Isobel Odendaal is celebrating 25 years in the superyacht industry this year, and on speaking to the owner and director of Super Yachting South Africa, it’s clear that she has relished each and every one of them.
Working her way up from a stewardess to a purser during her ten years on board, Isobel left a life at sea to set up her renowned stewardess school back in 2007, which was one of the first schools in the world to be approved to teach the GUEST Steward/ess Programme.
In the first of our two-part interview, Isobel gives an in depth account into her life both on board and ashore, from her most memorable experiences to the growing importance of sustainability in both her training and the industry as a whole.
Can you tell us a little about your background and how you first got into yachting?
I started working in hospitality jobs when I was 15, and I guess in a way I was always meant for this career. I discovered a passion for people early on in life, and I loved seeing them happy and enjoying themselves.
After graduating from university in South Africa, I packed my bags and headed to the USA for two seasons as a Camp Counselor, and after the summer I travelled down the East Coast with a friend and was offered a job in a hotel in Key West, Florida. It was here, a few months later, where we randomly met some people who told us about a thing called yachting and the next day we headed to Fort Lauderdale – I found my first job on a yacht two weeks later.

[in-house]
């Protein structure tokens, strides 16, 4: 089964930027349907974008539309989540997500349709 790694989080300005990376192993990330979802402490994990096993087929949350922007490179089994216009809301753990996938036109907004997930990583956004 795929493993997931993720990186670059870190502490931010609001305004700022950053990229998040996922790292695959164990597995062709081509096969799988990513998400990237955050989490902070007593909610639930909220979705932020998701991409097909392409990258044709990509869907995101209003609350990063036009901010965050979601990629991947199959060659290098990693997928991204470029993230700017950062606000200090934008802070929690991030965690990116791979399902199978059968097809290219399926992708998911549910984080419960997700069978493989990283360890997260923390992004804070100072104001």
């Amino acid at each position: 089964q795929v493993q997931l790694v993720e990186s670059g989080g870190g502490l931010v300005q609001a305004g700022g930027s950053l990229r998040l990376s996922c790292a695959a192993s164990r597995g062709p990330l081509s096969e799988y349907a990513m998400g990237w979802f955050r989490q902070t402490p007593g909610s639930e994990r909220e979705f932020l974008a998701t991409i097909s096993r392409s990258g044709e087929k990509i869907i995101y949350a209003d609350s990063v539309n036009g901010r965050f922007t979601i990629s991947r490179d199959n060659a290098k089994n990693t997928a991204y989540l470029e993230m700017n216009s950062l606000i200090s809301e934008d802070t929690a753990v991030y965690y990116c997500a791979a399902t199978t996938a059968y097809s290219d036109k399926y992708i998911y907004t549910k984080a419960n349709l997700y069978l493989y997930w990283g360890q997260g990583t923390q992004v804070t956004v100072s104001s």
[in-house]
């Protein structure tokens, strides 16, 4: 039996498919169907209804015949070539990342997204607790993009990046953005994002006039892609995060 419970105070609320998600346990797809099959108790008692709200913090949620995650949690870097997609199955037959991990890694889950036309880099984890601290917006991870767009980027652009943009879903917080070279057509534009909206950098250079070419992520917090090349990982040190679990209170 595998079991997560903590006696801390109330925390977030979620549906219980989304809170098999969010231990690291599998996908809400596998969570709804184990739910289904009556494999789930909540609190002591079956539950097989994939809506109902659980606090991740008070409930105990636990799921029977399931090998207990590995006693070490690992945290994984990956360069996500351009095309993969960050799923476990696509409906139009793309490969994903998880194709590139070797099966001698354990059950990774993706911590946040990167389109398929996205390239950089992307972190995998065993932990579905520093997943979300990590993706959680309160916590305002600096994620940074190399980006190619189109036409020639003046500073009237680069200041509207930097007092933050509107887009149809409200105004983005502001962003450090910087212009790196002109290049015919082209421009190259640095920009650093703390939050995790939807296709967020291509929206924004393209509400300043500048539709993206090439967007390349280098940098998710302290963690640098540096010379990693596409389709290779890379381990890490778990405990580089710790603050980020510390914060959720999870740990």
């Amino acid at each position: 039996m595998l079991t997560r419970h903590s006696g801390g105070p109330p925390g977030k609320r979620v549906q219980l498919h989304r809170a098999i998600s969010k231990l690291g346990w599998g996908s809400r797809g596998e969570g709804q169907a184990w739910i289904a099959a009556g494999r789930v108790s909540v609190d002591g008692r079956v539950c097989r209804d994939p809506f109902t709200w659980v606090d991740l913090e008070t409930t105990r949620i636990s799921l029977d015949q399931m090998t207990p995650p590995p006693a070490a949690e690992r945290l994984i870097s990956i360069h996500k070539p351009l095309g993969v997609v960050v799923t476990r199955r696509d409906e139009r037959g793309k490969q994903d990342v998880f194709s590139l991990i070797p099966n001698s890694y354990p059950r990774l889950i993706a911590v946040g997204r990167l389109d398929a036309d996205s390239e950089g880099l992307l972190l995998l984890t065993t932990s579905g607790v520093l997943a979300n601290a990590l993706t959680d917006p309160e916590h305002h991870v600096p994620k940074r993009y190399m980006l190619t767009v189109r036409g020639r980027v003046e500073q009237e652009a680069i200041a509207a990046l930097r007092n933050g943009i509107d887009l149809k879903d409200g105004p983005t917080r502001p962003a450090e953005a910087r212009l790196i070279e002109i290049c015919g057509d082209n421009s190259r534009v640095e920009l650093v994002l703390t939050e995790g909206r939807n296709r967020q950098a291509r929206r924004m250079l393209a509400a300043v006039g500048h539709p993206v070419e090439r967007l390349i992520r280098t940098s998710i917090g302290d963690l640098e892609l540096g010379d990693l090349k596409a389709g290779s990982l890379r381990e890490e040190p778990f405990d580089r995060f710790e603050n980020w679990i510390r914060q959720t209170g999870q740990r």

I celebrate 25 years in the yachting industry this year, and it has been a blessing and a continuous journey of growth and discovery.
You spent 10 years on board, working your way up from stewardess to purser – what are some of your fondest memories?
Wow, where do I start? I think most obvious would be having the opportunity to travel to all the continents except South America (the nearest I got was going through the Panama Canal twice!). I’ve crossed the Atlantic Ocean 10 times. Some of my most special memories were also times spent in huge refits and new builds in Turkey, Vancouver, the Netherlands, Long Beach CA and Seattle, as you get to have a little normalcy – an apartment, a car to use, a lot of free time on weekends to go explore.
Secondly, I would have to say the crew I have worked with. Thanks to social media, it’s easier to stay in touch with people you have worked with – your crew becomes your family and I still speak to so many of them, participating in life’s ups and downs alongside them. A huge portion of my life has been in yachting, so many of my closest friends have come from this life, and no matter how long you are out there will always be a special bond and so many shared memories.